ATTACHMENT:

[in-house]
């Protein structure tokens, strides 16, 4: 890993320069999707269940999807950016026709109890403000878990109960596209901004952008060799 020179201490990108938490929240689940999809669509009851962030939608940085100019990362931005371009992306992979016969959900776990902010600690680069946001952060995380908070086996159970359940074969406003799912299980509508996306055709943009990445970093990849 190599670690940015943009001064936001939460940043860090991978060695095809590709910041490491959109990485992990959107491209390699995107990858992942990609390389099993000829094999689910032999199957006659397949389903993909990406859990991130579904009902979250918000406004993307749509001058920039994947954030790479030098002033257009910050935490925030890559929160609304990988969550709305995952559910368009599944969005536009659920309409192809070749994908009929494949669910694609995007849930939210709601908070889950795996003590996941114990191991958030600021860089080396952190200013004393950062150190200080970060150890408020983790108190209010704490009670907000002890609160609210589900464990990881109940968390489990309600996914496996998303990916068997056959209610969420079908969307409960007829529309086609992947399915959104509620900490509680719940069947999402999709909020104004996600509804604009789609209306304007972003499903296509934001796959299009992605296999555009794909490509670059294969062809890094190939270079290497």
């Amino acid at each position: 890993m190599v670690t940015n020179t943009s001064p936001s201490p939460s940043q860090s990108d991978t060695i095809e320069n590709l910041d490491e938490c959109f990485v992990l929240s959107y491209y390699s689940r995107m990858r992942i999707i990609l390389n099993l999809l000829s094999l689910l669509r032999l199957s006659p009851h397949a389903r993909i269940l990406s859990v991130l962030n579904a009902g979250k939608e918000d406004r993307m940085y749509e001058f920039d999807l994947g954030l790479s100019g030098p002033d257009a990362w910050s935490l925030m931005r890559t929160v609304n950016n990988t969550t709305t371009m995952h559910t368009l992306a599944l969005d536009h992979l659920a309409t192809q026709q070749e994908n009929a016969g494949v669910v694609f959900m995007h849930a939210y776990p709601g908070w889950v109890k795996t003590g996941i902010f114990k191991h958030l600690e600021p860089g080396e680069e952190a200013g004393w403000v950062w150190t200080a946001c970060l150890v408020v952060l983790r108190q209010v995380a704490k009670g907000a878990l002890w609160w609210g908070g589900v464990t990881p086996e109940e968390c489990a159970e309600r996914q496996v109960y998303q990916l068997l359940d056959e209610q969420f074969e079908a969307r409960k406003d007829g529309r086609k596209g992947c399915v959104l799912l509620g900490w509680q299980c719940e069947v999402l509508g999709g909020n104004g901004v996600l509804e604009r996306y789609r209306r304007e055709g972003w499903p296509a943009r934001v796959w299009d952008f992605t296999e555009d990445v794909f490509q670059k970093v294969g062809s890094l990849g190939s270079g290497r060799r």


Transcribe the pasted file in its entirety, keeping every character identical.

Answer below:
[in-house]
């Protein structure tokens, strides 16, 4: 890993320069999707269940999807950016026709109890403000878990109960596209901004952008060799 020179201490990108938490929240689940999809669509009851962030939608940085100019990362931005371009992306992979016969959900776990902010600690680069946001952060995380908070086996159970359940074969406003799912299980509508996306055709943009990445970093990849 190599670690940015943009001064936001939460940043860090991978060695095809590709910041490491959109990485992990959107491209390699995107990858992942990609390389099993000829094999689910032999199957006659397949389903993909990406859990991130579904009902979250918000406004993307749509001058920039994947954030790479030098002033257009910050935490925030890559929160609304990988969550709305995952559910368009599944969005536009659920309409192809070749994908009929494949669910694609995007849930939210709601908070889950795996003590996941114990191991958030600021860089080396952190200013004393950062150190200080970060150890408020983790108190209010704490009670907000002890609160609210589900464990990881109940968390489990309600996914496996998303990916068997056959209610969420079908969307409960007829529309086609992947399915959104509620900490509680719940069947999402999709909020104004996600509804604009789609209306304007972003499903296509934001796959299009992605296999555009794909490509670059294969062809890094190939270079290497």
């Amino acid at each position: 890993m190599v670690t940015n020179t943009s001064p936001s201490p939460s940043q860090s990108d991978t060695i095809e320069n590709l910041d490491e938490c959109f990485v992990l929240s959107y491209y390699s689940r995107m990858r992942i999707i990609l390389n099993l999809l000829s094999l689910l669509r032999l199957s006659p009851h397949a389903r993909i269940l990406s859990v991130l962030n579904a009902g979250k939608e918000d406004r993307m940085y749509e001058f920039d999807l994947g954030l790479s100019g030098p002033d257009a990362w910050s935490l925030m931005r890559t929160v609304n950016n990988t969550t709305t371009m995952h559910t368009l992306a599944l969005d536009h992979l659920a309409t192809q026709q070749e994908n009929a016969g494949v669910v694609f959900m995007h849930a939210y776990p709601g908070w889950v109890k795996t003590g996941i902010f114990k191991h958030l600690e600021p860089g080396e680069e952190a200013g004393w403000v950062w150190t200080a946001c970060l150890v408020v952060l983790r108190q209010v995380a704490k009670g907000a878990l002890w609160w609210g908070g589900v464990t990881p086996e109940e968390c489990a159970e309600r996914q496996v109960y998303q990916l068997l359940d056959e209610q969420f074969e079908a969307r409960k406003d007829g529309r086609k596209g992947c399915v959104l799912l509620g900490w509680q299980c719940e069947v999402l509508g999709g909020n104004g901004v996600l509804e604009r996306y789609r209306r304007e055709g972003w499903p296509a943009r934001v796959w299009d952008f992605t296999e555009d990445v794909f490509q670059k970093v294969g062809s890094l990849g190939s270079g290497r060799r």